Despite the GPS take-off/landing not working, we were able to create some pretty dramatic shots with DJI’s fantastic four QuickShot modes. There’s Circle, which orbits around the subject, keeping locked on them as it flies around at a steady altitude and distance. Rocket points down at the subject and flies straight up. Helix combines those two, circling the subject and flying upwards at the same time. Last up, Dronie is a classic mode that flies up and away from the subject.
All four modes worked consistently, and even when flying in a slight breeze the drone stayed stable, the camera producing lovely smooth footage. We’d argue it’s the QuickShot modes that really make a DJI drone so special. It’s so simple to use. The fact you can just draw a square around the object you want it to keep locked onto, then just press a button to start this QuickShot mode still blows us away. It’s something you’d find extremely hard to do if you were just doing it manually using the joysticks on the controller.
Perhaps the only downside is that there are only four of these modes. The Mini doesn’t have the same full repertoire of QuickShot modes that the Mavic 2 offers.
All this capability is enabled using a refreshed app called DJI Fly, which works in a similar to manner to the app we’ve got to know from flying all of the other DJI drones over recent years. As part of the app, you get a flying coach at the beginning, which helps any inexperienced drone flyers to get to grips with everything.
With it not having obstacle avoidance systems, however, you do need to ensure that any flying – whether using the QuickShot automation or manually – is done in a wide space, and high enough to avoid trees and such like.
When you are flying manually, you can switch between three modes: Sport, Photo and Cinematic. For aspiring film-makers, it’s the last of these that’s the most useful, as it makes camera and drone movement slower, enabling you to create some really smooth video without the abrupt movements you might get in either of the other two modes.
As for battery life, DJI claims you can get up to 30 minutes of flying time from a fully charged unit. In real use, we got roughly 20 minutes before the battery dropped to the dreaded 19-per cent mark. It’s possible you’ll get another few minutes flying at this point, but the alert beeping and flashing on the screen is enough to make you panic and get that drone back quickly to swap out the battery for another.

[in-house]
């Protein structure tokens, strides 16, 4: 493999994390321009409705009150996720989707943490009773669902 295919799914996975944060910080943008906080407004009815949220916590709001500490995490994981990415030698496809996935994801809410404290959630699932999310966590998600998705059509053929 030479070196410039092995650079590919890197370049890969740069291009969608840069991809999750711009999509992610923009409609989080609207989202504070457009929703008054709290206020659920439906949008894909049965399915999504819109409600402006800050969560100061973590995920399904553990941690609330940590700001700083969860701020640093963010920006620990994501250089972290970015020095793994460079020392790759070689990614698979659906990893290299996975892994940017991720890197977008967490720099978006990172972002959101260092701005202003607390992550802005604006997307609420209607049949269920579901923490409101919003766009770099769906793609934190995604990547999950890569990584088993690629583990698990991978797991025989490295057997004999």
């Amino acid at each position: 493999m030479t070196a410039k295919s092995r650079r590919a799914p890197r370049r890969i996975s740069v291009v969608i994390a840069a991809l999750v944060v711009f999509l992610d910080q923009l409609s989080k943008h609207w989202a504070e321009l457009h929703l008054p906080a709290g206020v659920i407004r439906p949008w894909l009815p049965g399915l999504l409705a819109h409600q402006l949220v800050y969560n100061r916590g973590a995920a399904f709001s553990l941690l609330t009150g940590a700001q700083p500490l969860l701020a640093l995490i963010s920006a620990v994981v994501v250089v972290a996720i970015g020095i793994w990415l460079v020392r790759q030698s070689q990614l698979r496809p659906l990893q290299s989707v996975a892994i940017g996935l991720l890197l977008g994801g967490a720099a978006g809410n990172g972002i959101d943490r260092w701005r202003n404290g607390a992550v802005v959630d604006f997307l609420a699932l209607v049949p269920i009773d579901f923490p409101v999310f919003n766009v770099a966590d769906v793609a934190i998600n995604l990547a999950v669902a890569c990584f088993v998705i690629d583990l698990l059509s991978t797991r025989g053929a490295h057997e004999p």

As with most of its other drones, we would recommend picking up the bundle with extra batteries. If you want a good afternoon of flying and shooting video, you’re going to want the spares. Thankfully, there’s a Fly More bundle that includes two extra batteries, plus a charger that can top them all up again simultaneously.
If there’s a downside to this, it’s that the batteries charge over Micro-USB, rather than USB-C, which means it’s pretty slow. If you have all three docked in the charging cradle, it takes all afternoon to charge them all up again.
- 2.7K video recording
- 12MP stills
With a cheaper, smaller drone, there had to be a few compromises. So as well as having fewer sensors, the Mini also has a lower quality camera than its more expensive, bigger siblings. It shoots video at up to 2.7K resolution, rather than 4K.
Still, that’s plenty sharp enough for you to view and edit footage for sharing, and given just how low the price point is – compared to the Mavic Air and Mavic 2 – that’s not too hard a compromise to make.
At 2.7K footage will still be clear and detailed enough for any project you might be working on, particularly if the only screen anyone watches it on is a smartphone.
It takes stills to: in this instance, they’re 12-megapixel, but there’s no fancy advanced HDR (high dynamic range) or a larger high-end sensor like you’ll find on the Mavic 2 Pro.
Compared to the more expensive drones, the image quality is a bit flat and lacking in colour, but it’s still pretty good. And because the smooth flying enables this cinematic style movement, there’s a special something about the footage overall – it doesn’t look janky or too abrupt.
Author: Cam Bunton Go to Source